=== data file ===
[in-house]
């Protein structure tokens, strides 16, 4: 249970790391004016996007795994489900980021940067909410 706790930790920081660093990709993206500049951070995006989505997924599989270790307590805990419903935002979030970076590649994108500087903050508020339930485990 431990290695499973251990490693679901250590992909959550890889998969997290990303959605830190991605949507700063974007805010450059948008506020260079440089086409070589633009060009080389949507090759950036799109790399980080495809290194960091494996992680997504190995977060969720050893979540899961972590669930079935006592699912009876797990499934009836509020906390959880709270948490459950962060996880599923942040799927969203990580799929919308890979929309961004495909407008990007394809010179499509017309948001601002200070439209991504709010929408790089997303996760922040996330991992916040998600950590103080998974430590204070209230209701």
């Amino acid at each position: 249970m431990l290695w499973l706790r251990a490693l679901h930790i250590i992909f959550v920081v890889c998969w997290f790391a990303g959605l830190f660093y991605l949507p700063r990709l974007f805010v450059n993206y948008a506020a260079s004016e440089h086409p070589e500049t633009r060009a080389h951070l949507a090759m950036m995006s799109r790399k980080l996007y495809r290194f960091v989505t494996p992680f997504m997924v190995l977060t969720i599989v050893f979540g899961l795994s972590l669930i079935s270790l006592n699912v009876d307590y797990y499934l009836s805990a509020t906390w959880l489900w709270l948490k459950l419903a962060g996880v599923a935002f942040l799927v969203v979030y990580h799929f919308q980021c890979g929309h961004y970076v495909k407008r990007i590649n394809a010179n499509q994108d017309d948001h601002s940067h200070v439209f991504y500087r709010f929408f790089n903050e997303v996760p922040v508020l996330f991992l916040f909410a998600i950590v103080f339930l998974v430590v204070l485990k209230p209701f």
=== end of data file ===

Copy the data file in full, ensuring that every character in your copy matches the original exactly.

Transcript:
[in-house]
């Protein structure tokens, strides 16, 4: 249970790391004016996007795994489900980021940067909410 706790930790920081660093990709993206500049951070995006989505997924599989270790307590805990419903935002979030970076590649994108500087903050508020339930485990 431990290695499973251990490693679901250590992909959550890889998969997290990303959605830190991605949507700063974007805010450059948008506020260079440089086409070589633009060009080389949507090759950036799109790399980080495809290194960091494996992680997504190995977060969720050893979540899961972590669930079935006592699912009876797990499934009836509020906390959880709270948490459950962060996880599923942040799927969203990580799929919308890979929309961004495909407008990007394809010179499509017309948001601002200070439209991504709010929408790089997303996760922040996330991992916040998600950590103080998974430590204070209230209701």
């Amino acid at each position: 249970m431990l290695w499973l706790r251990a490693l679901h930790i250590i992909f959550v920081v890889c998969w997290f790391a990303g959605l830190f660093y991605l949507p700063r990709l974007f805010v450059n993206y948008a506020a260079s004016e440089h086409p070589e500049t633009r060009a080389h951070l949507a090759m950036m995006s799109r790399k980080l996007y495809r290194f960091v989505t494996p992680f997504m997924v190995l977060t969720i599989v050893f979540g899961l795994s972590l669930i079935s270790l006592n699912v009876d307590y797990y499934l009836s805990a509020t906390w959880l489900w709270l948490k459950l419903a962060g996880v599923a935002f942040l799927v969203v979030y990580h799929f919308q980021c890979g929309h961004y970076v495909k407008r990007i590649n394809a010179n499509q994108d017309d948001h601002s940067h200070v439209f991504y500087r709010f929408f790089n903050e997303v996760p922040v508020l996330f991992l916040f909410a998600i950590v103080f339930l998974v430590v204070l485990k209230p209701f």